Michigan is also home to some of the larger private endowed philanthropies with both local and global reach, including the W.K. Kellogg Foundation, Charles Stewart Mott Foundation and The Kresge Foundation. These foundations alone represent more than $619 million in annual grantmaking. In the case of each of these foundations, we can point to long-term strategies to impact the lives of our global citizens. These same foundations and their benefactors have worked their philanthropy through several different crises including the Great Depression and Great Recession. They have done so using many different tools at their disposal. 

They also adapted to the changes in regulation, especially the Tax Reform Act of 1969 that gave us the basic regulatory framework we have today, including the 5% mandatory payout for private foundations. What may be forgotten in the recent calls for increased regulations on ourselves to increase this payout is that the data shows that foundations can, and in many cases do exceed the 5% payout requirement. Most importantly, they have done so without a change in federal regulation.

CMF retained Cambridge Associates to evaluate the private foundation payout rate required by the federal government based on the real returns in 2000, 2004, 2013 and again in 2016 – covering a 42-year period. The average annualized return, adjusted for inflation, for the sample foundations for the period 1973-2015 was 5.28%, slightly above the IRS mandated payout rate of 5%. The data also suggested that foundations as a whole have been willing to spend in excess of the federally-funded mandated 5% during the time period, highlighting that many foundations consider the 5% legal required payout a minimum not maximum when establishing spending practices.

Foundations may choose to exceed their 5% minimum perhaps even through the current financial crisis. Some believe they can do so and maintain their future spending power.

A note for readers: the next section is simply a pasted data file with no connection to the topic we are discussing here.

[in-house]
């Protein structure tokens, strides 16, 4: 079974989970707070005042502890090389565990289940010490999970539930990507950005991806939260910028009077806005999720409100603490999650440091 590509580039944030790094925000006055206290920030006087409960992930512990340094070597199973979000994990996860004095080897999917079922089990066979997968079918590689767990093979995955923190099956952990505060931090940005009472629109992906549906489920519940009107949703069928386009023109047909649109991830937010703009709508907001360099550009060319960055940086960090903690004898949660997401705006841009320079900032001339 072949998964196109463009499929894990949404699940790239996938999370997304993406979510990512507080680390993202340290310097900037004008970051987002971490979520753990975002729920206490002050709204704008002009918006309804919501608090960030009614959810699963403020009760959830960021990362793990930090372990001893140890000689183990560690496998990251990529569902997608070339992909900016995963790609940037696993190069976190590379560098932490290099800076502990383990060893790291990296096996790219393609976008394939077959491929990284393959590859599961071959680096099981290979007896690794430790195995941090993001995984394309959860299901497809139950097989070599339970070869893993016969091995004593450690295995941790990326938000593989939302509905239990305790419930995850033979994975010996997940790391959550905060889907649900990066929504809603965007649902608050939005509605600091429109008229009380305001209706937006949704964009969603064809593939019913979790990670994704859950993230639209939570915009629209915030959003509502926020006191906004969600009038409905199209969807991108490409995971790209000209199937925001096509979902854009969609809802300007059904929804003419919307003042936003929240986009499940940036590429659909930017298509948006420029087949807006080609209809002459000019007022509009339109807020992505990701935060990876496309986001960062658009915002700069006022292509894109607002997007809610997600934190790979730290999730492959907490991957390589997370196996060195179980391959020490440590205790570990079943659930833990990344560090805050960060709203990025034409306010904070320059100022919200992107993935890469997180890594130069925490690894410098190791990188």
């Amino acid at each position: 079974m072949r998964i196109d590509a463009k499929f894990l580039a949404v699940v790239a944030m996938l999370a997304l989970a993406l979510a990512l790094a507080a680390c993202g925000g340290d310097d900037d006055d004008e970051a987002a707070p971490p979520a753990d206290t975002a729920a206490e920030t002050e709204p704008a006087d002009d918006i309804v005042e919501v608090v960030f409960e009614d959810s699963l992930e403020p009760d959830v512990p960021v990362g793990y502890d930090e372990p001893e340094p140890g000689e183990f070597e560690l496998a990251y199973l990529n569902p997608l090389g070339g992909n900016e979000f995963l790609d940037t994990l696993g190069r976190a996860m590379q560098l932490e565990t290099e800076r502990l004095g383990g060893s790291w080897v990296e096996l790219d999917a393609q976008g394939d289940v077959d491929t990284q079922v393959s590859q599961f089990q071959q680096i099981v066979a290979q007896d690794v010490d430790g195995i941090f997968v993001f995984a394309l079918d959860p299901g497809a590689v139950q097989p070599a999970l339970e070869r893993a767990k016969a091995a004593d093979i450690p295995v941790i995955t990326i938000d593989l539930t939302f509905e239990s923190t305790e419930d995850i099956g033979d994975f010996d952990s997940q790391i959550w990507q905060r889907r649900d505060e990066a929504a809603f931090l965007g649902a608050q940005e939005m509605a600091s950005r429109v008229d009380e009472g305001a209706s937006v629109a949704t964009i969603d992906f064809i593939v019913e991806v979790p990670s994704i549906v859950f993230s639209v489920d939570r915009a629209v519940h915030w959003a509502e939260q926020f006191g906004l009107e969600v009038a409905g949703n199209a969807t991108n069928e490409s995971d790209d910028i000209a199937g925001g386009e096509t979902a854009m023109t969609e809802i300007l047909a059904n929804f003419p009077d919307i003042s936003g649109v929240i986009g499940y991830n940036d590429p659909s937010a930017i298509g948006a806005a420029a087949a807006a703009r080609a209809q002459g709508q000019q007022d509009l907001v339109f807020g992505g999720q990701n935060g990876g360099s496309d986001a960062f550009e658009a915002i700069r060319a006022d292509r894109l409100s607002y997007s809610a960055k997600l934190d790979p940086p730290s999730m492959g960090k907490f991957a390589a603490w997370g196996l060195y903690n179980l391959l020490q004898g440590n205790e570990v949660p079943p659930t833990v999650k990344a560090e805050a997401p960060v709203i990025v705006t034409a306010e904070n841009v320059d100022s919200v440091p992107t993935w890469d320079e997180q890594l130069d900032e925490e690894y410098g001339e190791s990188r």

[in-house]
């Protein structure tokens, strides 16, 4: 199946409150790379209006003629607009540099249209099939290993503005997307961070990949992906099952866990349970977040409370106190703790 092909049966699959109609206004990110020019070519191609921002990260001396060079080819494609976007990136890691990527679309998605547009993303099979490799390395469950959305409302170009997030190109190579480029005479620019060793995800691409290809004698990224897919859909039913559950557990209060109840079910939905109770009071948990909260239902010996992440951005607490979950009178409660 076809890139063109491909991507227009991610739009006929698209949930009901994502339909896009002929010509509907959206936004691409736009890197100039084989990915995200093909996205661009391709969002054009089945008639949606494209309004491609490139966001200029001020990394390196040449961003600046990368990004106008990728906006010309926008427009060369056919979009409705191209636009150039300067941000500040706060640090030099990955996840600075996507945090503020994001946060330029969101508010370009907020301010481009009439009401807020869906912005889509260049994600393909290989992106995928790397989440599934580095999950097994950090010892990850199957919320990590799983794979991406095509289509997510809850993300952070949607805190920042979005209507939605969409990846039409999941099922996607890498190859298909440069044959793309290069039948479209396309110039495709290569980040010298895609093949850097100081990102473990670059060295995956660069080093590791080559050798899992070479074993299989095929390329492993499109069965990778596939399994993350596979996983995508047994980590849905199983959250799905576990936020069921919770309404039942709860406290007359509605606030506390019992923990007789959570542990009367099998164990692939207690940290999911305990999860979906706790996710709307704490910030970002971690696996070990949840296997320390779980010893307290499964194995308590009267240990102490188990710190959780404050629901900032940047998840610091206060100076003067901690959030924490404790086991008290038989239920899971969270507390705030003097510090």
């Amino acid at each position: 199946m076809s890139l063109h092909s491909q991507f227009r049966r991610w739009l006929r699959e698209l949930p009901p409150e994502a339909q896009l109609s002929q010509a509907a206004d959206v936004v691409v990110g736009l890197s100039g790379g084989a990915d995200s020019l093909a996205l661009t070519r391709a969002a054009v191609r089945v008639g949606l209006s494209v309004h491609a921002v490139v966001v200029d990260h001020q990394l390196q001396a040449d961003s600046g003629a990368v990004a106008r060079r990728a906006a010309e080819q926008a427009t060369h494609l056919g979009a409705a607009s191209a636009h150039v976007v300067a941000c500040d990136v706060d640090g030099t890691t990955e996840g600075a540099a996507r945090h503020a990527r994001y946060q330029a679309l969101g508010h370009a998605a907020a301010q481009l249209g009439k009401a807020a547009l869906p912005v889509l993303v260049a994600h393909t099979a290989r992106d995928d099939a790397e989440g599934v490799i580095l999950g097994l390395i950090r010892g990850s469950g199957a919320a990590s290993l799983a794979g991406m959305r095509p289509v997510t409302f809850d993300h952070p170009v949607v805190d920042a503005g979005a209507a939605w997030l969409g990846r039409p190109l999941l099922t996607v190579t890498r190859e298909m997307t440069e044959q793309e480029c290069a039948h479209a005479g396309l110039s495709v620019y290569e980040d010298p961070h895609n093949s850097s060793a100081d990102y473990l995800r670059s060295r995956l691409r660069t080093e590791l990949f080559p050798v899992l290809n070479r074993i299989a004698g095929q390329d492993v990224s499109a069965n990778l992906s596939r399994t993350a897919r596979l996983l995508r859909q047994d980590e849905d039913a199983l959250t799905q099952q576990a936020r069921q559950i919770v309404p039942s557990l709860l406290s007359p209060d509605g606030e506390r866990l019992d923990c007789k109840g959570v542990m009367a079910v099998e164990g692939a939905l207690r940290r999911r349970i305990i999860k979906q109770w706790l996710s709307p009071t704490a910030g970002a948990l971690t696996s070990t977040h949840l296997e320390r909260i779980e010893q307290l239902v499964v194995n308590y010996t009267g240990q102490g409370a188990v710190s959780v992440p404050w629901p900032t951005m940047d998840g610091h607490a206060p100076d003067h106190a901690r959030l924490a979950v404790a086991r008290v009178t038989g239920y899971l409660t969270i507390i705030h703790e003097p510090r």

Jeff Williams, director of the Community Data and Research Lab (CDRL) at the Dorothy A. Johnson Center for Philanthropy, shared a review of S&P 500 and 10-year U.S. Treasury annual returns to help endowment stewards make their own decisions on the payout and understand the potential consequences. Williams provides the critical questions that nonprofit charities and foundations should consider before making the key decision to exceed the 5% payout rate. Considerations include organizational mission, risk comfort, willingness to constrain future flexibility and understanding of traditional market returns including those during and after the Great Recession. This data provides critical context about the choice around an increased payout.

It is about leaning in to have the choice. While perhaps the right decision for some, a mandatory 10% (or more) payout for private foundations and DAFs is a crude instrument to a highly sophisticated concern—the mission, method and duration of a philanthropic interest. 

 

 

 

 

 

Great Lakes Bay Region’s Dual Coordinated Crisis Response

After more than two months of rapid response efforts connected to the COVID-19 crisis, historic flooding has created a dual crisis situation for the Great Lakes Bay region. Midland and Gladwin Counties remain under a federal emergency declaration and Arenac, Saginaw and Iosco Counties were all included along with Midland and Gladwin in the governor’s state of emergency declaration.

“A global pandemic and a historic flood are truly serving as the one-two punch to our wonderful community,” Holly Miller, executive director of United Way of Midland County said in a press release. “These two hurdles have left, and continue to leave, an impact for those in the ALICE (Asset Limited, Income Constrained, Employed) population, along with those in poverty and an emerging group who are facing situational financial crisis.”